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September 7, 2009

ESPN prez: 'We want to serve fans'

By Clare Hern

Reporter, Youth Journalism International


By Kiernan Majerus-Collins

Senior Reporter, Youth Journalism International


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ESPN employees who have been with the company through its first 30 years.

Kiernan Majerus-Collins/Youth Journalism International

BRISTOL, Conn., U.S.A. – As sports media powerhouse ESPN celebrates its 30th birthday, President George Bodenheimer is pleased with the company’s accomplishments.

“I’m very proud,” said Bodenheimer. “It’s an important milestone for us.” ESPN, considered the world leader in sports coverage, has several television networks around the world, as well as multiple websites, radio stations and a magazine.

“We want to serve fans,” said Bodenheimer. “It’s the mission of the company.”

ESPN will bring sports programming to whatever screen viewers want to watch, Bodenheimer said, whether it is a television, mobile phone or something else.

“We’re trying to put our product everywhere,” said Bodenheimer.

Next year, Bodenheimer said, the company will take on the World Cup in South Africa, treating it as the major global event it is.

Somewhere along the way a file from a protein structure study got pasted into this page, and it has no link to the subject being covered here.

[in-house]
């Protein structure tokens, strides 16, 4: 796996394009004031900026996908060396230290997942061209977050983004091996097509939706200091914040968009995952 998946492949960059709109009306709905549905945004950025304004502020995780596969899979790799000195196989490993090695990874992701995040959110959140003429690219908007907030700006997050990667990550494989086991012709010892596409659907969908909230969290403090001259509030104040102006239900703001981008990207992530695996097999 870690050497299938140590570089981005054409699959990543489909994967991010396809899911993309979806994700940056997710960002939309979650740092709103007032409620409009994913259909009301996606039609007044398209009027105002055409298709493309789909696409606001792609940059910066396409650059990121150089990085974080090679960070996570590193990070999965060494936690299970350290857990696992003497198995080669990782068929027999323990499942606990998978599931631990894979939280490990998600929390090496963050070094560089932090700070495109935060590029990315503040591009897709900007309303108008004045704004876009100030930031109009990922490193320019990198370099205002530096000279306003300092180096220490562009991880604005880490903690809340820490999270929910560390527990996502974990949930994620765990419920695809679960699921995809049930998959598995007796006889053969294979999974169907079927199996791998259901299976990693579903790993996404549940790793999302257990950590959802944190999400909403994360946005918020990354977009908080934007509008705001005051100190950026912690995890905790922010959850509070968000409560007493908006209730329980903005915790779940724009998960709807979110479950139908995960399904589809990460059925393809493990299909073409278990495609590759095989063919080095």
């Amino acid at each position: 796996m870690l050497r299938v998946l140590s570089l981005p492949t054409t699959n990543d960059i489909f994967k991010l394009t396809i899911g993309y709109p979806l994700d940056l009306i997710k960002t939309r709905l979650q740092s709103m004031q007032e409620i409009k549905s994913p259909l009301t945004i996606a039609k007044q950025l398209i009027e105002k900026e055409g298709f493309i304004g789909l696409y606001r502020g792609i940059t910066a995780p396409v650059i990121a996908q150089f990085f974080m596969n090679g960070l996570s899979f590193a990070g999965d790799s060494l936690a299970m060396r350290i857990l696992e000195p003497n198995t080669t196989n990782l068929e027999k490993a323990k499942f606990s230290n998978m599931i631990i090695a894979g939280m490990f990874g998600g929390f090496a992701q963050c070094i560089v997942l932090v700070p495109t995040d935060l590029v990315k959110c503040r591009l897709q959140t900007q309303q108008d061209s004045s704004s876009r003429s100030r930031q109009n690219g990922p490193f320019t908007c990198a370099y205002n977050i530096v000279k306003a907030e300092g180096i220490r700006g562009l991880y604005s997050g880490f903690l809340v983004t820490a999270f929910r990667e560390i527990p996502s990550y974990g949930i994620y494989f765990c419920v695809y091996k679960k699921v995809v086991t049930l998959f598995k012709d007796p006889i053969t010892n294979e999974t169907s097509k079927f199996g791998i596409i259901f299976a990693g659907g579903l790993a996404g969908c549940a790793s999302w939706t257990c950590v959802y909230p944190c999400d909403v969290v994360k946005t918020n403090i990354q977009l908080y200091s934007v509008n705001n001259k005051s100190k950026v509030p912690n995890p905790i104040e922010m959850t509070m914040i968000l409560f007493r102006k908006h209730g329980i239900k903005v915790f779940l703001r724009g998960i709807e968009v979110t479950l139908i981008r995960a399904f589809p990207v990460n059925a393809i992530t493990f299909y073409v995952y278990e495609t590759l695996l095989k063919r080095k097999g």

ESPN’s coverage, Bodenheimer said, “will absolutely galvanize the company” around the World Cup.

“ESPN is a global company and is growing outside the U.S.,” said Bodenheimer.

Bodenheimer chose a unique way to celebrate the 30th anniversary. He didn’t want to have a party or give away t-shirts, but wanted to do something much more meaningful.

He challenged employees to give 30,000 hours of community service over the year, and less than two weeks before the anniversary, they did.

Community spirit and giving back is a very big part of ESPN, said Bodenheimer.

Bodenheimer said the force that has been driving ESPN for all these years is the company’s attitude.

“The culture is the strategic advantage that we have,” he said. Employees share a passion for sports and a can-do attitude, he said.

Bodenheimer stressed his commitment to ESPN’s base in Bristol, Connecticut.

“This is our home,” Bodenheimer said. “We love Connecticut.”  

Thirty years ago, Bodenheimer said, people were very skeptical about a 24-hour sports network. They said it was “crazy,” he said, and wondered if there was even enough content to fill the time.

“People did consider us a joke,” Bodenheimer said.  “They were badly mistaken.”

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Part of ESPN's Bristol, Connecticut campus

Clare Hern/Youth Journalism International

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